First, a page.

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Discussion Starter #1
Basically I have an '03 Tacoma with 16" stock alloy wheels on it. They look horrible. I don't have a garage to park in and after 9 winters in NY they look really bad. Are they a lost cause, or would sanding and rustoleum provide any sort of reasonable results? New rims aren't really something I'm going to run out and buy right now, it's just a utility vehicle for me, but if I can make it look a little nicer for cheap I'd like to.

Thanks
 

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Discussion Starter #3
Cool, I'm just wondering if sanding the surface will make it look ok, or if it's too far gone.
 

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ummm... you haven't shown a picture of how bad they look ?

Are they pitted into the alloy... (lots of sanding there)
or is it just that the clear coat/paint is fubar'd ?
 

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Sand the face of the wheel down with 200 grit, wipe the wheel down with prep solvent, and spray with a few coats of clear and they will look new again. Or you could paint them black or gunmetal using same process
 

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I have Pro Comps now for less backspacing, but I had the 16" alloys in Mass for years, even took the truck out on the ORV beaches. Wanted to keep them as spares, but the Front wheels looked gone. I sanded down the worst wheel, started with 220 and brought it down to 600 grit... The pitting is pretty much all gone. Guarantee if I sprayed them with a good primer and some paint they would look almost like new.

This is where the pitting was the worst:
 

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If there were someone in your area that could glass bead your wheels for a reasonable price, I would do that. You don't even have to take the tires off. Then you would have a nice clean surface with a "tooth" for the paint to stick to. Prime and paint to your liking. The only tricky part will be finding a place that has a blast cabinet big enough to fit your wheel and tire together. You might be able to have a place sand blast them with the tires on as well, but that may be risky to your tires and/or valve stems. Of course, you could spend a little time with some duct tape and tape the hell out of the tires and valve stems before having them sand blasted. That would work great, and would protect your stems/tires.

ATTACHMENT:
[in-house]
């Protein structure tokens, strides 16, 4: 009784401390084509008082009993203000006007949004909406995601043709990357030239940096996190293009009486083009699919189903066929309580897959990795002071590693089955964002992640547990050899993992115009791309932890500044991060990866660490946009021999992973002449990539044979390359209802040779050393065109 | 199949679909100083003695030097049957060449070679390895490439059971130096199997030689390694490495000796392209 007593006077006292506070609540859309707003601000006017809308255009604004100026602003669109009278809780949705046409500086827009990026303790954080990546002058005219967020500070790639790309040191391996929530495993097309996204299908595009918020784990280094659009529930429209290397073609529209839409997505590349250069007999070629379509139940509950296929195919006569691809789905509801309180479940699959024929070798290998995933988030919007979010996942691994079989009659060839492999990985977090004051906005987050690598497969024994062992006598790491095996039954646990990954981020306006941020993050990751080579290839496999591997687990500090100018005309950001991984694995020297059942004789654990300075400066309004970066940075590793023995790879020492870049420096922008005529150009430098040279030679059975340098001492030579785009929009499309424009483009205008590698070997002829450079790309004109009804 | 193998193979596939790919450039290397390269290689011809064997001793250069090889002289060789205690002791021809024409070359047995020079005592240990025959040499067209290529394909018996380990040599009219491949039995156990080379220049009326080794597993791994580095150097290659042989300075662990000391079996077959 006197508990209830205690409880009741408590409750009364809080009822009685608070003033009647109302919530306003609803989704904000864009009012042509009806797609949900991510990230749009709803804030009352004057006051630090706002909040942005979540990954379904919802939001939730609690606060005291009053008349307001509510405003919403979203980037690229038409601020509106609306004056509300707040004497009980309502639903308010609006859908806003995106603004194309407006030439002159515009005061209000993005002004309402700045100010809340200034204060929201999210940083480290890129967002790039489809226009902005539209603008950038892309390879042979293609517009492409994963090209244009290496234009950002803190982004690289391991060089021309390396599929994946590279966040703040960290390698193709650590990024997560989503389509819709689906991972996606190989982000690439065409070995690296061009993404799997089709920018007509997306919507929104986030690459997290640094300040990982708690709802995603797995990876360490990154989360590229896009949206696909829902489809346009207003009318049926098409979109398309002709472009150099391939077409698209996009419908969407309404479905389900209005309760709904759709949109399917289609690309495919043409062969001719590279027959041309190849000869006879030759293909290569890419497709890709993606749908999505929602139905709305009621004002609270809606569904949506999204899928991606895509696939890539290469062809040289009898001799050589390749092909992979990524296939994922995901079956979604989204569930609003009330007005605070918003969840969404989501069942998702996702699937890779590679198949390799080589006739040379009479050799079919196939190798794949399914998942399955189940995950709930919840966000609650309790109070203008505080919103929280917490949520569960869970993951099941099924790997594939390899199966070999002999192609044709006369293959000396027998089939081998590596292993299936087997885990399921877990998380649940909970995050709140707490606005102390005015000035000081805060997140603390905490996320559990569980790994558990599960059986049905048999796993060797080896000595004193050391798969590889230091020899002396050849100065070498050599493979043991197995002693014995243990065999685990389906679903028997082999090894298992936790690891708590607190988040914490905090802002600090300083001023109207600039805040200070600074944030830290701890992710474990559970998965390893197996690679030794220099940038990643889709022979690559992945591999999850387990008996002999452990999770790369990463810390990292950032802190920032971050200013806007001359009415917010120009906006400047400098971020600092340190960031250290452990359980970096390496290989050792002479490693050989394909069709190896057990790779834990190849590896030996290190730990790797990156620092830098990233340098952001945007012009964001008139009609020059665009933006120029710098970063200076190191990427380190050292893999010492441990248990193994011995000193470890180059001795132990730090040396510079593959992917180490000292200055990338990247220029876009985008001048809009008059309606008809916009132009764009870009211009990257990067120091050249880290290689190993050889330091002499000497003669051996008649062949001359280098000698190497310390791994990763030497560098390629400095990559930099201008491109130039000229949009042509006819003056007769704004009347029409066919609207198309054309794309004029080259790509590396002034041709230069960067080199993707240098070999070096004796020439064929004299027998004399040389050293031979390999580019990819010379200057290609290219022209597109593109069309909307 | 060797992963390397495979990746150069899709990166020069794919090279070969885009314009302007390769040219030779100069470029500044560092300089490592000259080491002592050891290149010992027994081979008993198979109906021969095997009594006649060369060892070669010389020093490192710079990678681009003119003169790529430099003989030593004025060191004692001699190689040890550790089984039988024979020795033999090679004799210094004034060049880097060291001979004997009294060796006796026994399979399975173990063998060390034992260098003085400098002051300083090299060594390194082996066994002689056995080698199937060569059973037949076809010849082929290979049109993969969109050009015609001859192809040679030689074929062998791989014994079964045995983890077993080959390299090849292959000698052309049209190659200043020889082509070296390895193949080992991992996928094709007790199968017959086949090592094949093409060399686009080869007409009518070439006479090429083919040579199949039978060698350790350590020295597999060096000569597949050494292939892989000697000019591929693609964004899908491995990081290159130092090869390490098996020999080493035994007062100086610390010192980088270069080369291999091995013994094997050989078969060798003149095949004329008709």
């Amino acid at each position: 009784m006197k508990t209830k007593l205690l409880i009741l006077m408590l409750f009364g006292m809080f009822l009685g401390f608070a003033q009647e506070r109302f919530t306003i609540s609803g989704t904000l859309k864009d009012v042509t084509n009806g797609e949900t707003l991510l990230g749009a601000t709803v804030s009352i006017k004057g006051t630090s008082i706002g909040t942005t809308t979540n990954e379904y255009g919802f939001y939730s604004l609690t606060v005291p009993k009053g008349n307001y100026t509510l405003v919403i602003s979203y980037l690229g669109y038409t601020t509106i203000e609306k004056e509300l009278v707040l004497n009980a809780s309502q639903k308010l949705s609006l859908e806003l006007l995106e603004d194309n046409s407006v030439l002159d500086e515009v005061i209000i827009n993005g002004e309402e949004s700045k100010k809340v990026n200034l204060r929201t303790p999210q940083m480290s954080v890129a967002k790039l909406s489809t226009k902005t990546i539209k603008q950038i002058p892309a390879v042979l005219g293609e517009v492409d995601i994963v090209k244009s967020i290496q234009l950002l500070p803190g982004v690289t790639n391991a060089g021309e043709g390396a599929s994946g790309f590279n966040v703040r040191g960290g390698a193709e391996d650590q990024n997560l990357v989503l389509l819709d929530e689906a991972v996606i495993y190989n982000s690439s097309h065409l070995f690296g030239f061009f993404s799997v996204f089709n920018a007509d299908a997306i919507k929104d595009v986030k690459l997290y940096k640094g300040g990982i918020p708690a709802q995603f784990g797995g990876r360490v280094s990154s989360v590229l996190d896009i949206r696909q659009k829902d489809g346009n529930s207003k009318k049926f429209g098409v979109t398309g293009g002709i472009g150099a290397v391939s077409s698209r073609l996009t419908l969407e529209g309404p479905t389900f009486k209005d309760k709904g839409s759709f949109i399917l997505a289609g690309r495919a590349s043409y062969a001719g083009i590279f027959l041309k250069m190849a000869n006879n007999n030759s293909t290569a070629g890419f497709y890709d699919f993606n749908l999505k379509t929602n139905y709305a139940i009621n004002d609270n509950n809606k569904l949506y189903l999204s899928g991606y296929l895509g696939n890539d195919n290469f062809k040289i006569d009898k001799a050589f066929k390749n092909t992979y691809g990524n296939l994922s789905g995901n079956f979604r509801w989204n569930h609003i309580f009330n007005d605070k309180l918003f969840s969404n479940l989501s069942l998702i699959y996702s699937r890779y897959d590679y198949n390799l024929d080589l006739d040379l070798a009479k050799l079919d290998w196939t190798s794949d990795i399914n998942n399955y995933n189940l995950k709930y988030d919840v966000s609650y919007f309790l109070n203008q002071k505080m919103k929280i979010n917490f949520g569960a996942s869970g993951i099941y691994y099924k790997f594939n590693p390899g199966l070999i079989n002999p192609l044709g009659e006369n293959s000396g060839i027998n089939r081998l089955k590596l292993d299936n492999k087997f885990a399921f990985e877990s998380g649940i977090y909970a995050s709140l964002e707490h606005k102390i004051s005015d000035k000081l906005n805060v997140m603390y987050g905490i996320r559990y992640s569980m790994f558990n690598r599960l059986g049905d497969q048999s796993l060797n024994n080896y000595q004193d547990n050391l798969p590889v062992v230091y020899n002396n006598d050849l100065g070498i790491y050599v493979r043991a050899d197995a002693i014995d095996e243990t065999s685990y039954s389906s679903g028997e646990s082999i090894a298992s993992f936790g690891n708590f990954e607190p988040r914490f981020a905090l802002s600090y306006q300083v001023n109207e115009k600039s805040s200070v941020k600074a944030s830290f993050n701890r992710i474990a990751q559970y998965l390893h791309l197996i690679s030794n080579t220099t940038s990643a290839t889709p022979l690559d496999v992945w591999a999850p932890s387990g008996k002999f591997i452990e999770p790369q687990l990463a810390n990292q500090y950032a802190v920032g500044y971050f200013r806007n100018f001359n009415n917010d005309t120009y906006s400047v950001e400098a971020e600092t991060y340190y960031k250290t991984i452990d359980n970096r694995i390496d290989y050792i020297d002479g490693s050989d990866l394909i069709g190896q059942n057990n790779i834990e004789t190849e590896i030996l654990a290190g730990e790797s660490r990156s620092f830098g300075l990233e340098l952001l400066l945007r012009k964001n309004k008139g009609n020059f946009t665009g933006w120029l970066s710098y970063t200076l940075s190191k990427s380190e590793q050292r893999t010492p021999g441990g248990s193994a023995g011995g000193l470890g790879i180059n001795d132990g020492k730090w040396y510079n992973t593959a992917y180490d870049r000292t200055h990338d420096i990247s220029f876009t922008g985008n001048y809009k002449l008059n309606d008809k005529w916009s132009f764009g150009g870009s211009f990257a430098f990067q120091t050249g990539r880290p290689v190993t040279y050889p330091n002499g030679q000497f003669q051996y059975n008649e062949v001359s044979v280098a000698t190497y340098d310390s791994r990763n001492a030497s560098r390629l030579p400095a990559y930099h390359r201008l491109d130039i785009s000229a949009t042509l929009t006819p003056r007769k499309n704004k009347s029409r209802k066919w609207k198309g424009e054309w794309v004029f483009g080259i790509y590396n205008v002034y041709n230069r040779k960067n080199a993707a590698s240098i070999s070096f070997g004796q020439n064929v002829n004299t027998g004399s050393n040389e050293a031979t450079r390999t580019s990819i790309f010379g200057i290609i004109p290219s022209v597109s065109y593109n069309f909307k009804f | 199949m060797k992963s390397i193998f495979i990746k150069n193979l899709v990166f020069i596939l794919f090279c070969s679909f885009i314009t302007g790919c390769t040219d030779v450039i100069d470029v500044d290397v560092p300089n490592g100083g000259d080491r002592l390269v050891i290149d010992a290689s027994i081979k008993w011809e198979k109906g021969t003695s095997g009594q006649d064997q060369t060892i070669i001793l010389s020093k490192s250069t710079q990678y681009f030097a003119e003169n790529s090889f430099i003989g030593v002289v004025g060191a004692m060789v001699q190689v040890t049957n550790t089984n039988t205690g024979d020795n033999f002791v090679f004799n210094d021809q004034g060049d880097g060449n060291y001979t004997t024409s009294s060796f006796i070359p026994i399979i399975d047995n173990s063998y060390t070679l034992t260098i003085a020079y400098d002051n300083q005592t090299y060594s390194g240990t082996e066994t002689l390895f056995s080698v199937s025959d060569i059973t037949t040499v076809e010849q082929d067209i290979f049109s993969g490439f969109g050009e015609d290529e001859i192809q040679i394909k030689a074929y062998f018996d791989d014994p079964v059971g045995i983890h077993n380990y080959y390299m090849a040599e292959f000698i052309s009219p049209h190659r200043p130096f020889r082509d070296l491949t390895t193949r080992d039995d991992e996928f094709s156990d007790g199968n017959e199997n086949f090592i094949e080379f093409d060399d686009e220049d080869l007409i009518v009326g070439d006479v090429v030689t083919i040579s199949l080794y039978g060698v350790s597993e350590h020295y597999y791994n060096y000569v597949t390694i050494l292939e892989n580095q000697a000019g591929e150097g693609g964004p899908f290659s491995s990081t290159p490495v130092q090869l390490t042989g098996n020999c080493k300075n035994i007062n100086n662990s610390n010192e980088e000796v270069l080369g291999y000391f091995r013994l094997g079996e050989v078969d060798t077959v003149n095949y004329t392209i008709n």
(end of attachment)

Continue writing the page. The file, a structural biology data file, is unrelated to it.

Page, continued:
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steel wool, primer then duplicolor aluminum wheel paint.
mine have held up great for years now, in maine and mass.
 

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That sounds like work, but the less expensive route. I'm sure glad I don't live in a place that salts the roads.
 

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Discussion Starter #10
That sounds like work, but the less expensive route. I'm sure glad I don't live in a place that salts the roads.
Hey everyone, thanks for the advice.... I forgot about this thread and might try this route out instead of replacing the wheels if everyone is saying it's doable. I will try to find somebody who does glass beading, if not I can sand by hand.
 

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I did this... $50 sandblast (aggresive to eat out the pits), etch primer, Duplicolor rattle can color (deep gray graphite), clear coat, all with the tires installed and deflated. Pitch playing cards between rubber and wheel when painting for overspray. Spray the ctr caps but use plastic primer.
This has held up VERY good for three Minnesota salt winters.
 

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Discussion Starter #12
I did this... $50 sandblast (aggresive to eat out the pits), etch primer, Duplicolor rattle can color (deep gray graphite), clear coat, all with the tires installed and deflated. Pitch playing cards between rubber and wheel when painting for overspray. Spray the ctr caps but use plastic primer.
This has held up VERY good for three Minnesota salt winters.
Did you sandblast with the tires still on?
 
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